Tag Archives: Baralacha La



With an early start the crisp blue sky and warm sunshine provided perfect cycling conditions. The ascent was less demanding than anticipated. The Baralacha pass levelled and the road stretched out. It felt as if we were cycling across the roof of the world. The road then curved and dropped down past the beautiful Suruj Tal lake.



The road then cut through a rock formation and snaked down into an open valley. It was quite a transition from the naked rocks, ice and snow into the fertile landscape of the Lahaul Valley. The easy passage across the pass seemed too good to be true. We had anticipated a rough hard ride through a bleak unforgiving windswept landscape and instead had been treated to a relaxed journey up and across stunning ‘arctic’ terrain and then down into a warm green valley. Brilliant.


The road dropped further and further and the vegetation improved to include bushes and conifers giving the scenery an alpine appearance.
We reached the encampment at Zinzingbar for morning tea and then went on to the dhabas at Darchu in the Zanskar valley for lunch. We passed through the pretty villages of Rangyo and Jispa before the road climbed and hugged the hillside above the valley. The road became a tough stony track as it fought past high rock faces. Occasionally it turned to smooth asphalt and provided exciting drops down through fast switching turns. It was like cycling in the Italian alps with scenery to match. There was still the occasional fast moving river to cross before the road finally reached Keylong.


Keylong is a fairly sizeable town with a bustling town centre. It is a place of pilgrimage with an important Drukpa sect Tibetan Buddhist monastery on the opposite bank of the Bhaga river and several other monastic institutions nearby. The murmuring sound of monks chanting at the Kardang monastery floats across to the town early each morning. With the amalgamation of Spiti and Lahaul districts Keylong has become the administrative centre for the area. It is well placed geographically with three major valleys converging at the spot. As a town it has a good atmosphere, relatively unspoilt by tourism and regards itself culturally closer to Ladakh than India. This is much evident in the people and their customs. The town is cut off by snow for almost 6 months of the year with supplies and access by helicopter only.
I decided to stay an extra day in Keylong before setting off again for the Rhotang La. Keylong is an excellent place to visit and enjoyed exploring the town and surroundings a lot. We took an evening meal at the hotel Tashi Deleg. It was one of the best meals I ate during my time away.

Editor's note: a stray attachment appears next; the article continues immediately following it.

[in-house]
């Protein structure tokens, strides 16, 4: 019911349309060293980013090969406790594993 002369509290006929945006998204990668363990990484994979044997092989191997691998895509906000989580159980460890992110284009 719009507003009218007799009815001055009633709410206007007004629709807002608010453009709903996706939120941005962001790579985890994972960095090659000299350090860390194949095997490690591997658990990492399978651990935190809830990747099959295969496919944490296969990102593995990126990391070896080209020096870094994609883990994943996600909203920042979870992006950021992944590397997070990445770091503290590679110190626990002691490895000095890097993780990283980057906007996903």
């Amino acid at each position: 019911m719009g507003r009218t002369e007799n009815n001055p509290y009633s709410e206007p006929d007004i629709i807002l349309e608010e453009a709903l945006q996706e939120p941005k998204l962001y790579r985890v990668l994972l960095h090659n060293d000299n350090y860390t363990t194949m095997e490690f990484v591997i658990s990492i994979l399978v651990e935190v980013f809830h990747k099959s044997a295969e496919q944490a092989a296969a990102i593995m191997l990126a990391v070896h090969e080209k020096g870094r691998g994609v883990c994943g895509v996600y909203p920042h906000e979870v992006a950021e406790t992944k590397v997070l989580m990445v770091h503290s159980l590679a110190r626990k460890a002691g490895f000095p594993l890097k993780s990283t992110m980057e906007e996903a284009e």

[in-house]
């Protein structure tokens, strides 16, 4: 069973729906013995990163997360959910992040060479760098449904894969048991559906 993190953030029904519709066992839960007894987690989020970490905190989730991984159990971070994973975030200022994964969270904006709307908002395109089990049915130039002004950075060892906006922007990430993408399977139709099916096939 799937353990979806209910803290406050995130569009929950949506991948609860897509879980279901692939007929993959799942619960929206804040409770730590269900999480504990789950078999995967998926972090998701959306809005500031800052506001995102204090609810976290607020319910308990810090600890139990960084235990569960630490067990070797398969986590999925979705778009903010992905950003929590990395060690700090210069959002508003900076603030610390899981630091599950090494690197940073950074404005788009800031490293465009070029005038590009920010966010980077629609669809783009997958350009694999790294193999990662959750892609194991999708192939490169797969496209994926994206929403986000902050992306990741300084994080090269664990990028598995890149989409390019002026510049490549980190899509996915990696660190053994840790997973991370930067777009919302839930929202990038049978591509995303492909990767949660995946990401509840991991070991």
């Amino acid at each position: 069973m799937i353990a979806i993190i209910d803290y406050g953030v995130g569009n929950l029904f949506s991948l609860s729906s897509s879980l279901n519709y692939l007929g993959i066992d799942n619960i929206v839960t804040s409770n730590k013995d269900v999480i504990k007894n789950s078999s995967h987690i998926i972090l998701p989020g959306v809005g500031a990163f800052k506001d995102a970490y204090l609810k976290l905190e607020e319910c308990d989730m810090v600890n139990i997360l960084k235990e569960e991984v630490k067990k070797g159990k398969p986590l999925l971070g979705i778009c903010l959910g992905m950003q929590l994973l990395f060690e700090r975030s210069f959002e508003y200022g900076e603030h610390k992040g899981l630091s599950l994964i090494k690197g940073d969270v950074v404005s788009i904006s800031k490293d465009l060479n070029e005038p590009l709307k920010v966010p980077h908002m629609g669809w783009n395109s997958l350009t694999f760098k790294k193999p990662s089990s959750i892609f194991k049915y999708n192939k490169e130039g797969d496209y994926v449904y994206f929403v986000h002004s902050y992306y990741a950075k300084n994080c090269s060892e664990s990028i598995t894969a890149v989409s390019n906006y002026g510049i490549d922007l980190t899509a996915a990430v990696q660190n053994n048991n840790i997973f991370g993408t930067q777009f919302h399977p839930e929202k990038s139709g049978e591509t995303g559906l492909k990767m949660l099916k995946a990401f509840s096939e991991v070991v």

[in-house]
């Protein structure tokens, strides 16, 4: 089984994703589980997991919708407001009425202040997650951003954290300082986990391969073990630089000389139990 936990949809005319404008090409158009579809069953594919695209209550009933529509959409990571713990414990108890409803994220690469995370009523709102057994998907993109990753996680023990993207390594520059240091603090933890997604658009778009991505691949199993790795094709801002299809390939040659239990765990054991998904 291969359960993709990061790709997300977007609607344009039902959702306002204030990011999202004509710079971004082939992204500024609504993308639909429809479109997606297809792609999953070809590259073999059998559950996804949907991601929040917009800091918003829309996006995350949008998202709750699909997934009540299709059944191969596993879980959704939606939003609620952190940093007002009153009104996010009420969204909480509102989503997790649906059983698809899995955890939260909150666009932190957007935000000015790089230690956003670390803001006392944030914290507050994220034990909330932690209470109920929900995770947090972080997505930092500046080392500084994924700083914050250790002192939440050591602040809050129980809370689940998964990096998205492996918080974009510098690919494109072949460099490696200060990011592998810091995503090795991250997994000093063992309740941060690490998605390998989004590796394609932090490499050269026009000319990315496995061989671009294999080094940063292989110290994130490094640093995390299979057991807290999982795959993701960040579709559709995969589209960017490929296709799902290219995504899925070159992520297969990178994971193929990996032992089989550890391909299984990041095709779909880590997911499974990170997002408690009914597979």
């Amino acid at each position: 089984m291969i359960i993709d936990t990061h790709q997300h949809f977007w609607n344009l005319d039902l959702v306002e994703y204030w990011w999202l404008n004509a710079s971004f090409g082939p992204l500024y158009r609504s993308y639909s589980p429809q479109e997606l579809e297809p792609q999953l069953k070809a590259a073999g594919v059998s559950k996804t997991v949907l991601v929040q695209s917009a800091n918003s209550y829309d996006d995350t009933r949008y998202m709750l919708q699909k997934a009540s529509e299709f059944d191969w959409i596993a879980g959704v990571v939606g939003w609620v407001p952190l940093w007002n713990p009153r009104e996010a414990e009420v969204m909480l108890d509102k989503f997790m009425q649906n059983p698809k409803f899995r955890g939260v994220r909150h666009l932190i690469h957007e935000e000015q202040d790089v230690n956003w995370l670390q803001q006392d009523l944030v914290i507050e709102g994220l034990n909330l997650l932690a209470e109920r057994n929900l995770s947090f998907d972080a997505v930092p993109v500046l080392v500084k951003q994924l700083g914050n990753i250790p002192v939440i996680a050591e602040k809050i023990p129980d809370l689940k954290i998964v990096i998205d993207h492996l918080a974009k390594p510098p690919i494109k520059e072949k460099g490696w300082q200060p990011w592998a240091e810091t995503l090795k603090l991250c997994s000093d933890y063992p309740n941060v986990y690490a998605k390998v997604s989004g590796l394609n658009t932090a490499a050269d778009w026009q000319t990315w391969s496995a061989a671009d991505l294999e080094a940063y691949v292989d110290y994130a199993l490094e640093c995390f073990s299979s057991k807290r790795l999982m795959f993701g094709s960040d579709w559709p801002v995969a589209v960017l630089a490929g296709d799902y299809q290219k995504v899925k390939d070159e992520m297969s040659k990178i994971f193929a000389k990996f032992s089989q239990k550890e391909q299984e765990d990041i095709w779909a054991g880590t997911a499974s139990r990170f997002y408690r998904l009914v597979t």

The High Road: Baralacha La



The quick decent from Lachulung La via the Gator Loops was exhilarating. The 21 ‘loops’ twisted down and provided an exciting ‘white knuckle’ ride. The road surface was very good although the hairpin curves were a little broken up. Once at the bottom I stopped and marvelled at the ride I had just experienced. Awesome.


Once again the scenery had changed. The road ran on a wide ridge alongside a fast river within a big valley. A rough track leading down towards the river looked promising. The grassy ground was ideal for camping and there were tents further along the valley. The tents belonged to nomadic horsemen. Early the next day they moved their horses and donkeys out along the valley towards the Gator Loops.




The valley offered spectacular scenery. We got as close as possible to the next pass and camped. The weather was less kind. it was cold, wet and very windy. I managed to find a fairly sheltered spot in a rocky hollow sandwiched between a lake and a fast moving river causing problems for bikers.




The weather in the morning began poor but then the clouds lifted over the pass. It took a bit of effort to cycle up but the icy scenery was spectacular and took us past the Nakee La pass.

At this altitude it was quite cold. The warm summer sunshine made all the difference between a comfortable temperature and brass monkey weather.
We took shelter at the seasonal camp of Bharatapur. Grey clouds hung heavy over the Baralacha La to the South. At night the dhabas doubled up as chilly dormitories. Thick layers of quilts were provided. Outside the surroundings looked bleak and the ground froze.